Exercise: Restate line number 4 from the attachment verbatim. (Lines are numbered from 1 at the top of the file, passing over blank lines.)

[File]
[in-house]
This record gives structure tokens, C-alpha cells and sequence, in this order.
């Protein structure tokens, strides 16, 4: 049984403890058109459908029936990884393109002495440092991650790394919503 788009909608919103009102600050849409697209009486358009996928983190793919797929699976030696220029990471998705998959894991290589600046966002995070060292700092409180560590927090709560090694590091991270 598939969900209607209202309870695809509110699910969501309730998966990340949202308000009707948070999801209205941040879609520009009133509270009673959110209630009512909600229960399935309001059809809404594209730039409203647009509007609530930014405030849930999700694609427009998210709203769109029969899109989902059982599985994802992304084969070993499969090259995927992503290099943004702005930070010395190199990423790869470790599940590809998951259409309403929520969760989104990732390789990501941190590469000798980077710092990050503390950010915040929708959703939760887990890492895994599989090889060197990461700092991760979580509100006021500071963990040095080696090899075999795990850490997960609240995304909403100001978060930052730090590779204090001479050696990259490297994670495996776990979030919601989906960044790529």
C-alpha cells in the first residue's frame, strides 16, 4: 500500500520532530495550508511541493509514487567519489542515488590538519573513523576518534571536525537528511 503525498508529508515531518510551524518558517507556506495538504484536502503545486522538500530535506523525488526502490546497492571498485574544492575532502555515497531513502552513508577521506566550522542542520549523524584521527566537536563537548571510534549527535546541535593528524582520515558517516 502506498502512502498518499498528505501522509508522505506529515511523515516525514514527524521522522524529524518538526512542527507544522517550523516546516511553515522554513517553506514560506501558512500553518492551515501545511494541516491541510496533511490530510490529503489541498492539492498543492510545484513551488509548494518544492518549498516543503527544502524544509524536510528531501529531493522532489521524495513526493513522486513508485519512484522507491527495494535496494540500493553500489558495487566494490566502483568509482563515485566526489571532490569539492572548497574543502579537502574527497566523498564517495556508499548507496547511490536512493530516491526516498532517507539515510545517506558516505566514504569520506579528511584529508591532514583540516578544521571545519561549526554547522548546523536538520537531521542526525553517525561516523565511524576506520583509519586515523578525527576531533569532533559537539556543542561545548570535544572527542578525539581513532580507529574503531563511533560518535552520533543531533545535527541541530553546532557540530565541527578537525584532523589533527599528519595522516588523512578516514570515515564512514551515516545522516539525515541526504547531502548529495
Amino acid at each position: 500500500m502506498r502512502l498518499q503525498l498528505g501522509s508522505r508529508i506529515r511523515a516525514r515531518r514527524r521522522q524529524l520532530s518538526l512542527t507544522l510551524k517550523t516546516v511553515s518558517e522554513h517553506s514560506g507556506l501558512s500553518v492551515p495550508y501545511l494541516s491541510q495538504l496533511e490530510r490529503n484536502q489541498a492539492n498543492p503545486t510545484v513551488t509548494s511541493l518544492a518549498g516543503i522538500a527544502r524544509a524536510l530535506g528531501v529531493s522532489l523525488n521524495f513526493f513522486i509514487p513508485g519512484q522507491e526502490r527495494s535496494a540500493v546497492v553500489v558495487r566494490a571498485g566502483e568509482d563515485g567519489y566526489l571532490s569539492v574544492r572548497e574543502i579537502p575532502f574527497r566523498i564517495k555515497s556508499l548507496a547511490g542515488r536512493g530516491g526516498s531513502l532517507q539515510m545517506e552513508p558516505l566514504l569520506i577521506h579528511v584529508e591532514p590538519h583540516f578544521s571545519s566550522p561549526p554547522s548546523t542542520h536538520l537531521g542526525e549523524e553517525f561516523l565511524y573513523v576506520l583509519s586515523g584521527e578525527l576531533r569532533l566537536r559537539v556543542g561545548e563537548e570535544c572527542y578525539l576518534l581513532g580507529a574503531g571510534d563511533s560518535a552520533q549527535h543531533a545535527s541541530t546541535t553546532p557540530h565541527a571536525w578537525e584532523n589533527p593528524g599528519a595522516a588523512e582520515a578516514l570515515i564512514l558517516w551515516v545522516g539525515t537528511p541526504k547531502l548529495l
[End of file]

C-alpha cells in the first residue's frame, strides 16, 4: 500500500520532530495550508511541493509514487567519489542515488590538519573513523576518534571536525537528511 503525498508529508515531518510551524518558517507556506495538504484536502503545486522538500530535506523525488526502490546497492571498485574544492575532502555515497531513502552513508577521506566550522542542520549523524584521527566537536563537548571510534549527535546541535593528524582520515558517516 502506498502512502498518499498528505501522509508522505506529515511523515516525514514527524521522522524529524518538526512542527507544522517550523516546516511553515522554513517553506514560506501558512500553518492551515501545511494541516491541510496533511490530510490529503489541498492539492498543492510545484513551488509548494518544492518549498516543503527544502524544509524536510528531501529531493522532489521524495513526493513522486513508485519512484522507491527495494535496494540500493553500489558495487566494490566502483568509482563515485566526489571532490569539492572548497574543502579537502574527497566523498564517495556508499548507496547511490536512493530516491526516498532517507539515510545517506558516505566514504569520506579528511584529508591532514583540516578544521571545519561549526554547522548546523536538520537531521542526525553517525561516523565511524576506520583509519586515523578525527576531533569532533559537539556543542561545548570535544572527542578525539581513532580507529574503531563511533560518535552520533543531533545535527541541530553546532557540530565541527578537525584532523589533527599528519595522516588523512578516514570515515564512514551515516545522516539525515541526504547531502548529495